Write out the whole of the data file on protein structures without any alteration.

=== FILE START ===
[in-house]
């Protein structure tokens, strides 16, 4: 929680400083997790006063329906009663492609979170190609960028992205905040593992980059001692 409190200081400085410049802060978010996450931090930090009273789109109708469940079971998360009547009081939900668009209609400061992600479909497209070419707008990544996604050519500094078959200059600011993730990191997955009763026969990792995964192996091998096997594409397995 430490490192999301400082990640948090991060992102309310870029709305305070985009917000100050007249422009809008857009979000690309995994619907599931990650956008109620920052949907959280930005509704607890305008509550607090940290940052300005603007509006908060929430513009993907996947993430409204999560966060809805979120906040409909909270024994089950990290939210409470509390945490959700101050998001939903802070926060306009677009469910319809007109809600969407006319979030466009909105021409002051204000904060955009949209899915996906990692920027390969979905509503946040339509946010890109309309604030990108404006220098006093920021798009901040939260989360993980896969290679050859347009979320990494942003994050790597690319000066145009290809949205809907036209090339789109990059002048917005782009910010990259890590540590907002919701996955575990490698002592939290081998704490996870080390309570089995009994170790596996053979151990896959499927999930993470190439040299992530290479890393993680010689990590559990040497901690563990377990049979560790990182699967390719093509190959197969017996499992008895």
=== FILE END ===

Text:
[in-house]
């Protein structure tokens, strides 16, 4: 929680400083997790006063329906009663492609979170190609960028992205905040593992980059001692 409190200081400085410049802060978010996450931090930090009273789109109708469940079971998360009547009081939900668009209609400061992600479909497209070419707008990544996604050519500094078959200059600011993730990191997955009763026969990792995964192996091998096997594409397995 430490490192999301400082990640948090991060992102309310870029709305305070985009917000100050007249422009809008857009979000690309995994619907599931990650956008109620920052949907959280930005509704607890305008509550607090940290940052300005603007509006908060929430513009993907996947993430409204999560966060809805979120906040409909909270024994089950990290939210409470509390945490959700101050998001939903802070926060306009677009469910319809007109809600969407006319979030466009909105021409002051204000904060955009949209899915996906990692920027390969979905509503946040339509946010890109309309604030990108404006220098006093920021798009901040939260989360993980896969290679050859347009979320990494942003994050790597690319000066145009290809949205809907036209090339789109990059002048917005782009910010990259890590540590907002919701996955575990490698002592939290081998704490996870080390309570089995009994170790596996053979151990896959499927999930993470190439040299992530290479890393993680010689990590559990040497901690563990377990049979560790990182699967390719093509190959197969017996499992008895």